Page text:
Thursday, August 25, 2016

Why Is This Website Not Working ?!?!

Have you ever tried accessing a website and just can't seem to connect? There are often some very simple explanations.  You may be misspelled the address, or you aren't connected to the internet or your internet connection is REALLY slow. But if you have gone through the obvious list of reasons and find that none of them apply and STILL can't get a connection it may be that the website itself is just not working properly at the moment.  I know - it's frustrating.

But there is a way to check and see if it is down for everyone or just you. You can go to the site Down For Everyone Or Just Me, type in the address of the web page you are trying to access, and voila! an instant answer to your question.

Websites are often down for maintenance (although they try to do that in the dead of night so that the least amount of people are affected), a glitch, software problems, hacking ... the list goes on.

So next time you can't get access to something on the web, try Down For Everyone Or Just Me and save yourself a lot of frustration.

Document Scanning

You don't have to haul around another piece of hardware to scan documents when you go on a research trip. Although many of you are familiar with small, portable, cordless scanners such as Flip-Pal, you can do the same thing with your phone. Dick Eastman just published a post in this Online Genealogy Newsletter entitled, How To Quickly Scan Documents Using an Android and Google Drive or an iPhone and Dropbox which is worth reading.

In his article, he provides links to video instructions on how to do both. And don't forget, those of you who have Evernote installed on your phone, you can scan documents, photos, maps, whiteboards, or just about anything else with your Evernote app and store it in Evernote.

Going paperless rocks!

Wednesday, August 17, 2016

Digital Scrapbooking

I want to thank Bob for sharing this information.  Kim Komando recently did a video on How To Create An Amazing Digital Scrapbook.  Very well done, and, in this age of digital communication, a nice way to present our family history research to the rest of our family and friends.

Educational Opportunity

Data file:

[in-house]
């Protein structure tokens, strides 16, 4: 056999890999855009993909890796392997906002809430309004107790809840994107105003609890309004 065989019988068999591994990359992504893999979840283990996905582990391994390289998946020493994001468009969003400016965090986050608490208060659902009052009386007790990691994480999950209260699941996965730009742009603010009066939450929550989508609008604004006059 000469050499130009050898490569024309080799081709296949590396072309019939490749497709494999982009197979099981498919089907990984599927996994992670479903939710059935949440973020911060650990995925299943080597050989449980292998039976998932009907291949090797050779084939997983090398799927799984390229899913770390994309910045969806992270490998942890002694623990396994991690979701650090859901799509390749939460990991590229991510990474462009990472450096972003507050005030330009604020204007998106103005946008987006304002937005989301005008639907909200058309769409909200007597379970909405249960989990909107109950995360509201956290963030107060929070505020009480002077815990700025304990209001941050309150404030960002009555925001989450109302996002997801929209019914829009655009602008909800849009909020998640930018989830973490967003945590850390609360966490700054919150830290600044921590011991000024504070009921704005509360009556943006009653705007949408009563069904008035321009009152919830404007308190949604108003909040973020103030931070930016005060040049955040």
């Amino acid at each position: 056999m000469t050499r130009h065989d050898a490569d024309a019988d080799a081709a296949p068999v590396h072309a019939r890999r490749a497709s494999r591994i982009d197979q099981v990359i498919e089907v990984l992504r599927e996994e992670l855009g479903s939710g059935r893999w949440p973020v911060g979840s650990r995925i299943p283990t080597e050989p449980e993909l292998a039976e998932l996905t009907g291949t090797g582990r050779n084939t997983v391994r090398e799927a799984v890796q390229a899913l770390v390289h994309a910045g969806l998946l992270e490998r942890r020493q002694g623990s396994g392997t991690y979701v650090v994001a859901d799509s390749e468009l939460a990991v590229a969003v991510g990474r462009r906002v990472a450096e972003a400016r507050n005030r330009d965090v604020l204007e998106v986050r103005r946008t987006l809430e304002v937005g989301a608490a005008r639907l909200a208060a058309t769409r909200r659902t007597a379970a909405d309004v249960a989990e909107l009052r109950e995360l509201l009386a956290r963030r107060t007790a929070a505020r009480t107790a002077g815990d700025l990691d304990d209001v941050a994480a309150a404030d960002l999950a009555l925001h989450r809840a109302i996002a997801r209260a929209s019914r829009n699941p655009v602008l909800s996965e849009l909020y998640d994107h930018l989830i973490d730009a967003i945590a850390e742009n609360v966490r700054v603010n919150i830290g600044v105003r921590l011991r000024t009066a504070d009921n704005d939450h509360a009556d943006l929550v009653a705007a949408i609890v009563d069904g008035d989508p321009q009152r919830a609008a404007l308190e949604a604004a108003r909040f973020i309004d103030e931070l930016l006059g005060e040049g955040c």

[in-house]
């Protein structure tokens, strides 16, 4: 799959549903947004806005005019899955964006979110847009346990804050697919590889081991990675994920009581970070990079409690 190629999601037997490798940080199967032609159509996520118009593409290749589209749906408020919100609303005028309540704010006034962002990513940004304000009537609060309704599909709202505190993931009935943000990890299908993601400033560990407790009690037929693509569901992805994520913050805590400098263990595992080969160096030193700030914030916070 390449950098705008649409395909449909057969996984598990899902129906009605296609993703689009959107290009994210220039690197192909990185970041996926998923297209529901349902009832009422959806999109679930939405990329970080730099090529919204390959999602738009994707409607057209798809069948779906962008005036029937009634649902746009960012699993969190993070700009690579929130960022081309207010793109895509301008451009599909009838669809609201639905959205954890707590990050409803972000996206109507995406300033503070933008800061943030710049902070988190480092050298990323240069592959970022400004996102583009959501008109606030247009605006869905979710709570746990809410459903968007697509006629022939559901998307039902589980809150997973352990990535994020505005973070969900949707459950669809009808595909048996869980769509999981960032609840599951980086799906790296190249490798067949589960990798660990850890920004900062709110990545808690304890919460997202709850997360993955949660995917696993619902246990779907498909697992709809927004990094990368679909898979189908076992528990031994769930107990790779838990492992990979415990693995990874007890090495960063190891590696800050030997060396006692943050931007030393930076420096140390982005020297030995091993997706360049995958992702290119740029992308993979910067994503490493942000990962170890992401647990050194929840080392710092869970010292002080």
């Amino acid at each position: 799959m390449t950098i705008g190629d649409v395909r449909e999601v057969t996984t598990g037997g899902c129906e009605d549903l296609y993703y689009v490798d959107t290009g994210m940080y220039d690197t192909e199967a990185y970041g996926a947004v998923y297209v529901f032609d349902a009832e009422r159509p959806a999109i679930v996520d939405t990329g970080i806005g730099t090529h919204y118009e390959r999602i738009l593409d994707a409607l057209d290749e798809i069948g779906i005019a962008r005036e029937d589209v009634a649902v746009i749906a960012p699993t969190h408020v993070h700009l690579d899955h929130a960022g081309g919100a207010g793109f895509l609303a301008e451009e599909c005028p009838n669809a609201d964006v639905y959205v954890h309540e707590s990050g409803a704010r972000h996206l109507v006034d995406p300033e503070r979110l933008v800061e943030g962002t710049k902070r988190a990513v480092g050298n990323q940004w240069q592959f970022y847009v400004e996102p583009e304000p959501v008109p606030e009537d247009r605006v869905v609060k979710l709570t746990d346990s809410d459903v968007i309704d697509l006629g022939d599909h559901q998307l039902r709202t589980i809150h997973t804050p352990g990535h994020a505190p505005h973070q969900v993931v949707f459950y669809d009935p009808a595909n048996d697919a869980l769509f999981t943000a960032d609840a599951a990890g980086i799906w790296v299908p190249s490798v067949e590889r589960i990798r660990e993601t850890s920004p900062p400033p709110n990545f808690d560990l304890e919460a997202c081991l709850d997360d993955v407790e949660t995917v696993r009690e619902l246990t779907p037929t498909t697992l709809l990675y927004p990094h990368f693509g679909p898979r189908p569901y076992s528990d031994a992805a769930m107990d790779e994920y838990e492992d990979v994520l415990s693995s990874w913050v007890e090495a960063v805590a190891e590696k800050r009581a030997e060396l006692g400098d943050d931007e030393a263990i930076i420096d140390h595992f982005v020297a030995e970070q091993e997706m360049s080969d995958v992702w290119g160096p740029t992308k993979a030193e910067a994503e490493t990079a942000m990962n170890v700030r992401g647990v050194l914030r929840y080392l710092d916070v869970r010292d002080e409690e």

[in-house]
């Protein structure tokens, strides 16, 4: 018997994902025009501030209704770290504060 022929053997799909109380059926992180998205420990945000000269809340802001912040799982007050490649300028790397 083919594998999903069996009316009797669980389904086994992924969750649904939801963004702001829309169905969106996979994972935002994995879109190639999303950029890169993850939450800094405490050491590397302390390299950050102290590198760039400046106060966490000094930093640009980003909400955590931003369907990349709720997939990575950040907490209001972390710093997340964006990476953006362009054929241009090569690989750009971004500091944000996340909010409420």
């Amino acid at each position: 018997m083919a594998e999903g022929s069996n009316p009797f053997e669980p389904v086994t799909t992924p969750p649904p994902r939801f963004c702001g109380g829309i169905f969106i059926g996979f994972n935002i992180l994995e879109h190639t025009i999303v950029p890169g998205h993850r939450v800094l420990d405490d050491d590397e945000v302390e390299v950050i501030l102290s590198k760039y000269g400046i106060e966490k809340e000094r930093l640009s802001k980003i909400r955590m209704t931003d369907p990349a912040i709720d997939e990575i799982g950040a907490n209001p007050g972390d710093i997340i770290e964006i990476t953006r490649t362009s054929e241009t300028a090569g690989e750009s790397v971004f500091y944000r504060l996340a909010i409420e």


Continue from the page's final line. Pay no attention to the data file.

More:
The National Genealogical Society (NGS) has recently launched a new educational series called Branching Out.  There are five modules in the program which allow you to learn at your own pace, from the comfort of home.  Dick Eastman recently posted about this new program on his blog, Eastman's Online Genealogy Newsletter.  You can go directly to the NGS site for more information as well.

I can't emphasize enough how much can be learned from seminars, webinars and online classes. As much as we try to cover as many pertinent topics and learning tools in our meetings - there is no substitute for getting out there and educating yourself in the areas you find interesting or need more information about. NGS also provides PDF coursesother online courses, and a home study course.

The National Genealogical Society is one of the largest and most respected groups for the study of family history.  Annual membership is $65/year and is a good investment for anyone serious about digging into their roots.

Hope you will check it out and take advantage of what the NGS has to offer.

Saturday, August 13, 2016

The Password Conundrum

At our last meeting, we briefly discussed the problems associated with remembering (or misremembering) our passwords.

I thought I would share this recent article in The Washington Post about a new trend in password configuration.  I think you will find this method a LOT easier to work with.

Thursday, August 11, 2016

July 27 and August 10th meeting items

Thank you to all of those who attended these meetings and the terrific questions.  Here are some of the resources we discussed during the meetings:

1) History lines - to get information about your ancestors and what was happening in their lives, there is a fee to get to this website, click here
2) Robert Worst Family Genealogy example posting: Click here
3) Patriot History: click here
4) Brick Wall Busters: click here
5) London / England researcher - fee based website: click here
6) Guide to New York City Archives: click here
7) index to Early Family History Bibles: click here
8) Armchair Genealogist: click here
9) Genealogy Gems website: click here

We hope that these reference sources will help you in your family history journey.

See you next meeting.

Saturday, August 6, 2016

How I'm Using Evernote For Genealogy

For those of you who are just now finding Evernote - for anyone who has been using it for a while, Janine Adams just posted How I Use Evernote For Genealogy on her blog, Organize Your Family History.  This is just her system for keeping a research log, task list, resource log, etc. but I have always found that taking a look at how someone else does something often helps me find a way that works well for me.

Hope you will take a look at it!